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Looking at the PYJ-Urey marriage

In a 90 degree turnaround, Senator Prince Yormie Johnson of Nimba County tuned off his Congo-native rhetoric over the weekend and formed a political merger with businessman Benoni Urey to present a common front in the October 10th presidential and general elections.

Sen. Johnson’s Movement for Democracy and Reconstruction or MDR party and Mr. Urey’s All Liberian Party or ALP reportedly sealed a deal on Saturday, 22 April that would see both parties collaborating in their quest for the Presidency.

Mr. Urey by any characterization is a descendant of Americo-Liberians and an influential leader of the free Masons with huge investments in Liberia.But until last weekend’s conclusion of merger talks, Sen. Johnson had gone from county to county preaching divisive politics, calling on electorates to reject so-called ‘minority rule’ at the ballot box come October. Implicitly, he told voters in his native Nimba County and southeast Liberia that it is time for the ‘majority’ to take power here.

The man whose public speeches are marked by many contradictions, appeared on a live radio talk show recently and denounced in no uncertain terms the Coalition for Democratic Change or CDC for having on board criminally indicted former speaker Alex J. Tyler, arguing that the founder of the Liberian People Democratic Party or LPDP should first go and exonerate himself from all charges.

Paradoxically however, when confronted with the fact that his name is among several warring faction leaders and ex-generals listed in the Final Report of Truth and Reconciliation Commission for committing hideous atrocities and crimes against humanity, he defended that under Liberia’s Legal Jurisprudence, an accused is presumed innocent until proven guilty.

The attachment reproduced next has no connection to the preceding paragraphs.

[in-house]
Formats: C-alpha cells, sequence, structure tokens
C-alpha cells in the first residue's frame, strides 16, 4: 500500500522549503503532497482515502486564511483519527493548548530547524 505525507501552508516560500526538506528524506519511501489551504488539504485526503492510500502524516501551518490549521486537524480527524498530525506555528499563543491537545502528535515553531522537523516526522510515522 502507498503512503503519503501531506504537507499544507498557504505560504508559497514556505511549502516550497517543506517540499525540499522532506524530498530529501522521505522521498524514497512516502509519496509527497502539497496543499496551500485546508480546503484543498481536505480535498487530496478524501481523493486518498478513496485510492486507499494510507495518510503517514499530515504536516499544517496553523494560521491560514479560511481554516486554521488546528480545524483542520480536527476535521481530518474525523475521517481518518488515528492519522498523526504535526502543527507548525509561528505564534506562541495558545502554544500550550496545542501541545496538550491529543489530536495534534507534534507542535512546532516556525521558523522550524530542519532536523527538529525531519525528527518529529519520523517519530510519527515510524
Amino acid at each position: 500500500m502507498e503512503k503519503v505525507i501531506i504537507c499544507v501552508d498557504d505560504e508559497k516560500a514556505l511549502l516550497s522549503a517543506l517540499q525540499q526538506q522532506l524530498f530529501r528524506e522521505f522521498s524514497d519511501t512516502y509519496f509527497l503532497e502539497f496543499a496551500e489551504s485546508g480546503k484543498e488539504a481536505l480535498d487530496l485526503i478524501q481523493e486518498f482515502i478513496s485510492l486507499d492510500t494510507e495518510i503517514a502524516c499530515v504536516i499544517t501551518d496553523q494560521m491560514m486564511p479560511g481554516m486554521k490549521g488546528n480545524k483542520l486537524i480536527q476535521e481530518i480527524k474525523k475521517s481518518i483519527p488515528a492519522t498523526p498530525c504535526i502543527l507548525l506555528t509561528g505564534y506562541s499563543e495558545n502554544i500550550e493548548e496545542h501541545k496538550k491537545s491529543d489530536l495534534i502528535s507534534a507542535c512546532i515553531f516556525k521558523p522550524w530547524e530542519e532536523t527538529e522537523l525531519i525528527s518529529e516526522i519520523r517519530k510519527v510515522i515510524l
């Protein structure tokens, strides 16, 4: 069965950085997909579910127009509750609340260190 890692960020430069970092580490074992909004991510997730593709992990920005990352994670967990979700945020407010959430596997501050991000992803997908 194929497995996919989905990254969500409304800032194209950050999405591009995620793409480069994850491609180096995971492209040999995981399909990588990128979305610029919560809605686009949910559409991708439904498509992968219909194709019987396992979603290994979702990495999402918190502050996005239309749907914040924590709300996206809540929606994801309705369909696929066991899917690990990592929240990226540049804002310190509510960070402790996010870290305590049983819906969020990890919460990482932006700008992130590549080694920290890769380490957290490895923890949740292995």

Lest we be misconstrued, the New Dawn wholeheartedly welcomes the merger between Sen. Johnson and Mr. Urey, which we strongly believe is towards tearing down self-proclaimed and perceived barricades to unite Liberians, a people of less than 5 million.

We challenge both leaders to abandon the rhetoric and cease this opportunity to unite the citizenry because if the ALP-MDR ticket were to win the Presidency in October, it would not only govern the so-called ‘majority’, but the entire 43,000 square miles of Liberia that includes those Sen. PYJ refers to as ‘minority’.

With barely six months and few days to elections, we encourage more political parties to enter merger or coalition so as to depopulate the playing field to enable voters to make sound decision on polling day by putting Liberia first.

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The ALP-MDR ticket should erase the Congo-Native rhetoric and now begin to tell Liberians in clear terms how it’s going to provide better political and economic environment that would improve the standard of leaving in the country. We all know that no single administration or government can address all of the needs, but the citizenry craves to see significant impacts of a leadership in a giving period.


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